GRIME Clarinet Concerto. Night Songs. Virga.
In the six years since she first came to prominence, Helen Grime has gone on to write several further works for orchestra and ensemble, so making this disc a more than usually inclusive overview of her output to date. Virga has had a number of high-profile hearings, underlining the resourcefulness with which its initially intricate textures open out to reveal an unadorned violin line whose evolution also brings a transformed reprise of earlier material. This process of change and return is further refined in the string sextet Into the faded air, with its dextrous interplay of duos and trios, while continuous development cuts across the three movements of the Clarinet Concerto with its improvisatory central cadenza leading to an otherworldly finale.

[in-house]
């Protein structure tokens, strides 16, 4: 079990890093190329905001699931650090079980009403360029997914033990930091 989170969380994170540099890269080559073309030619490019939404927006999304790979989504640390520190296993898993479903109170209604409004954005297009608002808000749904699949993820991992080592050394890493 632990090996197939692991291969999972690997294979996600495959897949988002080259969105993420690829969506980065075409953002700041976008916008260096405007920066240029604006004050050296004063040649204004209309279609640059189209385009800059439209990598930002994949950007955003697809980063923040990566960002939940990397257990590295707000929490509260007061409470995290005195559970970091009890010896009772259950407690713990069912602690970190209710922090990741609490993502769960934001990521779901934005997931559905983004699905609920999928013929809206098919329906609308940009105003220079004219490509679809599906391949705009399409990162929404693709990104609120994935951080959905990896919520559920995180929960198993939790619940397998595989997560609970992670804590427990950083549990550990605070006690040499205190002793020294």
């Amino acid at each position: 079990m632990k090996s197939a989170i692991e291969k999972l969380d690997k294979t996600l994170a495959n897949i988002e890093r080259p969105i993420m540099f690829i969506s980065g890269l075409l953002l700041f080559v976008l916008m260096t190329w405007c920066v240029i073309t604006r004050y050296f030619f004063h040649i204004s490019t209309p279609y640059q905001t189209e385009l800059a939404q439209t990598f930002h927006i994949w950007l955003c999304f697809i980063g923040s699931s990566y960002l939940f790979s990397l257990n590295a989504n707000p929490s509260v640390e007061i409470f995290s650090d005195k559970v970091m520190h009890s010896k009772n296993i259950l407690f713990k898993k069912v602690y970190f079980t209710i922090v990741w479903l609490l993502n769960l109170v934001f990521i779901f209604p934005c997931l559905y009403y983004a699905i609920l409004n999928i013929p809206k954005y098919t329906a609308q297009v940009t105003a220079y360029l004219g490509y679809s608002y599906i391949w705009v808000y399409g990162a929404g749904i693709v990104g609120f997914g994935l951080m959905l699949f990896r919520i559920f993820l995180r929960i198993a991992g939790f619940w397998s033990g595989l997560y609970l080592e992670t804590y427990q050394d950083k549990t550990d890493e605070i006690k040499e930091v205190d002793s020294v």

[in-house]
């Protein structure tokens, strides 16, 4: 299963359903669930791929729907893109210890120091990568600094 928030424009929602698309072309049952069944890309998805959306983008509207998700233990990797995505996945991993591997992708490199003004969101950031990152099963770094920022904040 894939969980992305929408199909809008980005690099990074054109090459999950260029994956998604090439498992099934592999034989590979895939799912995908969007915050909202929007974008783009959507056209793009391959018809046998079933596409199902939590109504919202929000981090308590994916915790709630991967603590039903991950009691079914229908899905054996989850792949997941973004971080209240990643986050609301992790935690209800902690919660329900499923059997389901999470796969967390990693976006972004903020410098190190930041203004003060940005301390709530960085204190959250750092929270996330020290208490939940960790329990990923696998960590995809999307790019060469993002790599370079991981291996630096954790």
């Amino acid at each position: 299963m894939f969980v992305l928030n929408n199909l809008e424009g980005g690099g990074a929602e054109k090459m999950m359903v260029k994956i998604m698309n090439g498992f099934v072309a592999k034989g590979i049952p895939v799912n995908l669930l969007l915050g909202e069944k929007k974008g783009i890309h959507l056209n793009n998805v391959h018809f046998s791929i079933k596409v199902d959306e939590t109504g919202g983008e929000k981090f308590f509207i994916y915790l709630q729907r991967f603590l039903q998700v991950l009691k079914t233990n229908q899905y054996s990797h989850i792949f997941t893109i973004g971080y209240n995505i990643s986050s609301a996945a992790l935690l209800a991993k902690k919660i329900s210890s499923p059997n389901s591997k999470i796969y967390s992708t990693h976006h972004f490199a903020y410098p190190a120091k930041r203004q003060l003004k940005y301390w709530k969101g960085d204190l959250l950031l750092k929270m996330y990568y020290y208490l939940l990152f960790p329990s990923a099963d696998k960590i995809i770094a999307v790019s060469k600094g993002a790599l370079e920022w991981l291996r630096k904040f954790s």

A concertante aspect is more obliquely evident in A Cold Spring, with horn emerging as first among equals in the luminous central movement, whereas the remaining pieces are all through-composed designs that draw on larger forces. Everyone Sang unfolds as multiple elaborations of its initial melody towards a chorale-like apotheosis, then Night Songs focuses on contrast between its twin melodic lines as affords the most equivocal of resolutions. Most impressive is Near Midnight, with its strangely amorphous activity – made audible through the assured orchestral handling – as amply evokes the fatalistic poem by DH Lawrence that inspired it.
The performances are a tribute to the dedication of the Hallé players, whether in orchestral or ensemble guise, and have all been recorded with the spaciousness and immediacy which this music needs. Detailed notes and striking booklet artwork enhance a strong recommendation.